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Variety

For the First Time in Its 40-Year History HBO Goes Dark on a Major Distributor

Nov 1, 2018  •  Post A Comment

“For the first time in its 40-plus-year history, a blackout will keep HBO off the air of one of its biggest distributors,” Variety reports. “The signal for the AT&T-owned channel went dark on satcaster Dish and its sister virtual MVPD service Sling TV as of midnight Thursday. Dish alone represents 2.5 million subscribers for HBO.”

The report quotes a statement from an HBO spokesman saying: “During our forty plus years of operation, HBO has always been able to reach agreement with our valued distributors and our services have never been taken down or made unavailable to subscribers due to an inability to conclude a deal. Unfortunately, DISH is making it extremely difficult, responding to our good faith attempts with unreasonable terms. Past behavior shows that removing services from their customers is becoming all too common a negotiating tactic for them. We hope the situation with DISH changes soon but, in the meantime, our valued customers should take advantage of the other ways to access an HBO subscription so they can continue to enjoy our acclaimed programming.”

Dish offered its own take with Andy LeCuyer, senior VP of programming for Dish, saying: “Plain and simple, the merger created for AT&T immense power over consumers. It seems AT&T is implementing a new strategy to shut off its recently acquired content from other distributors. This may be the first of many HBO blackouts for consumers across the country. AT&T no longer has incentive to come to an agreement on behalf of consumer choice; instead, it’s been given the power to grab more money or steal away customers.”

8 Comments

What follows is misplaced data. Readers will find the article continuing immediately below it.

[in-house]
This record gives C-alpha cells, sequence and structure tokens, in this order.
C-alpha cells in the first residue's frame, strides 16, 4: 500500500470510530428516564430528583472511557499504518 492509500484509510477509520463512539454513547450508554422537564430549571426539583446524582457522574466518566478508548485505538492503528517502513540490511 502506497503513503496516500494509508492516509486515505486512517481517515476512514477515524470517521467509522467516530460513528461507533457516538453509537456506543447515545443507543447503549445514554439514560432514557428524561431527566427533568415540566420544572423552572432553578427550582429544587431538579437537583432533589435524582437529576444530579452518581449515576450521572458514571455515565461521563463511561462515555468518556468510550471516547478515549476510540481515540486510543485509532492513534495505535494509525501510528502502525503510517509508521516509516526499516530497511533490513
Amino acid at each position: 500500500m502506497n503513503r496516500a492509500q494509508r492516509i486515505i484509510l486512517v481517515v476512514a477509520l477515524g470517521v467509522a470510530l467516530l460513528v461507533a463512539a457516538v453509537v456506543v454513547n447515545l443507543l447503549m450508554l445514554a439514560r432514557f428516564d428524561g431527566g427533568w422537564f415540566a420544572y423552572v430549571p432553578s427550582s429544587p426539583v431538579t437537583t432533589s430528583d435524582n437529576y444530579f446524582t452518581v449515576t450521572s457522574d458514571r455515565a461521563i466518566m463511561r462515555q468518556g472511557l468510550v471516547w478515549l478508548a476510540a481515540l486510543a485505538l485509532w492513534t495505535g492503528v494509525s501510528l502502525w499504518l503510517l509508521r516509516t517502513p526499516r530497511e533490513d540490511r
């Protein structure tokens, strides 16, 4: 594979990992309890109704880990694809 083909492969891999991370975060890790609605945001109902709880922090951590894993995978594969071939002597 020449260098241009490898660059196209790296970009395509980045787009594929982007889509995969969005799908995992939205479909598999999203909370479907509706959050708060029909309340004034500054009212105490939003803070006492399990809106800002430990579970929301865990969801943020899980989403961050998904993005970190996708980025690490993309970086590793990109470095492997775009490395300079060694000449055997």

1. Who is performing the blackout? HBO or Dish?

  2. Dish is blacking them out because they do not have a valid agreement with HBO, so if they didn’t, they would face legal repercussions.

    Sort of like saying YOU slowed down because you saw the police officer ahead with the RADAR gun.

  3. Being a CATV engineer, that is incorrect. HBO and just about every network transmits their signal scrambled and encrypted, a 2 tier protection. Those codes are given only when and agreement between the distributor and the network is reached. Then the codes are provided to the distributor to unscramble and de-crypt the signal then to apply their encryption over their satellite system to be ultimately de-crypted at the user satellite receiver. When and agreement is not reached, the network like HBO removes the scramble and de-crypt codes so the distributor only sees a black screen, so there is nothing to send to customers. HBP is doing the black-out. Just FYI.

  4. HBO, that is, is doing the black-out.

  5. More than likely, Dish was ordered by HBO to discontinue the signal until an agreement is reached. If two parties are close to an agreement, usually you can get an extension to keep the signals on.

    The big question is what is HBO asking for as far as a price increase, 5%, 10%, etc. plus it is usually a multi-year agreement with percentage increases every year for the duration of the contract. Of course HBO isn’t mentioning what they want for an increase.

    Dish apparently has determined the % increase is unreasonable and is trying to fight the increase so they don’t have to pass the cost on to their customers.

    I have seen some companies want a 100% percent increase over the duration of 5 year contract. Not saying that is what is happening here but obviously Dish has determined the HBO terms are not reasonable to Dish.

  6. As HTL as stated, HBO certainly has the capabilities of terminating or de-authorizing the HBO signals they are sending to Dish. However, just a few years ago, the company that I work for was involved in a down to the wire contract negotiation where we were being told that WE had to shut off the signal, by the provider. So, we had technical staff at multiple headend facilities, scattered across the state, in the dead of the night, ready to pull the plug on numerous channels. So, while negotiators hammered out the final agreement, our technical staff was poised for several hours, meaning like from midnight to like 3AM, ready to terminate the signal to customers, if things didn’t work out. In the end, we did not have to shut channels off and everybody was finally told to go home. Contract negotiations, like these, can be extremely frustrating.

  7. And who does HBO belong to? AT&T!!!!

  8. I have HBO and seldom watch it. There are so many other channels to receive equal programming, I wouldn’t care if DISH never came to an agreement. However, even if DISH was able to negotiate an agreement for the same amount it is paying now, I’m willing to bet they’d raise my monthly rate.

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